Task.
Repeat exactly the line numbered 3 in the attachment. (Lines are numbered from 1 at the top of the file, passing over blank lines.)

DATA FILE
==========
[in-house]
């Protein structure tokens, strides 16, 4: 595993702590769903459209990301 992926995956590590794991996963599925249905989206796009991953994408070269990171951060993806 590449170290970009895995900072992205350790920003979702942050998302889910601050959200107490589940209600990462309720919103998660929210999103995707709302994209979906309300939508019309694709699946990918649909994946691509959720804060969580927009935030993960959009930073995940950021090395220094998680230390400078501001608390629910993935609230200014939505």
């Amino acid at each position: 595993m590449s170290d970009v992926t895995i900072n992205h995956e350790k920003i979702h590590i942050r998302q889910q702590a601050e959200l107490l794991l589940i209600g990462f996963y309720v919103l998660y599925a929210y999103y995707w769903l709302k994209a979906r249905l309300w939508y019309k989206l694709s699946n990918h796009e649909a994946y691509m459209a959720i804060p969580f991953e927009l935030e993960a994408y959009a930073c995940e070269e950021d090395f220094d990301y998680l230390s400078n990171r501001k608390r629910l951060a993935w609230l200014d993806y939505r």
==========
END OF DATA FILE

């Amino acid at each position: 595993m590449s170290d970009v992926t895995i900072n992205h995956e350790k920003i979702h590590i942050r998302q889910q702590a601050e959200l107490l794991l589940i209600g990462f996963y309720v919103l998660y599925a929210y999103y995707w769903l709302k994209a979906r249905l309300w939508y019309k989206l694709s699946n990918h796009e649909a994946y691509m459209a959720i804060p969580f991953e927009l935030e993960a994408y959009a930073c995940e070269e950021d090395f220094d990301y998680l230390s400078n990171r501001k608390r629910l951060a993935w609230l200014d993806y939505r």